Well, new for me anyway. I've taken a couple of felting workshops this year, both of which have expanded the possibilities for fiber art I can create.
The first workshop was entirely online - first time I've done this, but it works - with Fiona Duthie. Each week she sent out detailed instructions with photos, of several wet felting techniques that add dimension to the felted surface. Students had the opportunity to share our work samples and ask questions of Fiona in an online forum. It was inspiring seeing the work of many more students than could fit in a real classroom or studio!
Armed with some new ideas and skills, I was eager to put some of my new knowledge to work... here are some examples ~
The red fabric in this piece is from an old chiffon dress and matching scarf that was labeled as silk, but clearly was not, judging by its resistance to the wool migrating through it. See here for my unsuccessful attempt at nuno felting with it! One of the things Fiona taught was how to trap hard-to-felt fabrics between layers of wool - a great solution for repurposing this dress, since I love the colors! Here I used a base of black silk gauze, and trapped strips of the dress in a layers of black wool. Dramatic!
This scarf started out with a wool base, over which I laid scraps several types of silk as well as cotton scrim. During felting, as the wool shrinks and pulls the silk along with it, a different type of texture is created with each type of fabric. This is called fabric manipulation - way cool!
One of my favorites. Here I created felt loops and craters to add even more dimension. Black seed beads are trapped under a layer of black silk gauze... you can just make them out at the bottom of the photo. The champagne-colored top layer is a blend of silk fiber and yak wool. Yak is super soft and shiny, and together with the silk makes a wonderful shimmery, curly texture.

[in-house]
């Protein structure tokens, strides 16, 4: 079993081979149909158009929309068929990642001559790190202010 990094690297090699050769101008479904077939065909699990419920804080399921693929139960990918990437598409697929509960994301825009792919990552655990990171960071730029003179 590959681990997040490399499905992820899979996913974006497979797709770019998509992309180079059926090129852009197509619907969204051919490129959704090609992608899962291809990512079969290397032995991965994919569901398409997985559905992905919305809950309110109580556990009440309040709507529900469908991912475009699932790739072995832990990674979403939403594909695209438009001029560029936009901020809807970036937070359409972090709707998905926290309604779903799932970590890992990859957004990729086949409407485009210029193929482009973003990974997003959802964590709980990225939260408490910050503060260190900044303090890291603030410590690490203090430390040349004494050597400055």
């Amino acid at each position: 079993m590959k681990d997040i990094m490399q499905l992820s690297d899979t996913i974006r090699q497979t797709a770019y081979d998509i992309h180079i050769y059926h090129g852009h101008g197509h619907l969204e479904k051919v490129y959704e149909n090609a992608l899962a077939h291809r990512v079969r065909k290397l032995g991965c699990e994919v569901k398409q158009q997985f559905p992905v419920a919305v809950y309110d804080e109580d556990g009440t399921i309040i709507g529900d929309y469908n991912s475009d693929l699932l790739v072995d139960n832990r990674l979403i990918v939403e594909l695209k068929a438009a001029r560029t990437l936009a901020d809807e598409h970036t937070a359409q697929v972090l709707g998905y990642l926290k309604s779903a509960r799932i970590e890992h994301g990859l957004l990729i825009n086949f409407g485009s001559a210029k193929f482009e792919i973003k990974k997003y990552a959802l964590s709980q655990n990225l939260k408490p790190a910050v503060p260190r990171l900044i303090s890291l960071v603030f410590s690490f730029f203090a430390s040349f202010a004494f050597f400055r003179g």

The second workshop was with Canada-based felter Judith Dios. I've admired her work for a long time and was so happy when I heard she was coming to Artful Dimensions Gallery in Fredericksburg, VA - just a 4 hour drive for me - to teach a 'Watercolor Scarf' nuno felting workshop.
Judith specializes in adding ruffles and rosettes to add yet another textural dimension, and to working with mostly undyed materials until felting is completed.
In this workshop we started with a base of white silk gauze and added undyed wool and embellishments - other silk fabrics, silk roving, silk yarn. Only after everything was felted did we paint our scarves with acid dyes. This gives quite a different effect than designing with pre-dyed wool... really a fluid, watercolor-y effect.
It's exciting to have lots more toys to put into my felting playbox... I'm looking forward to creating with them!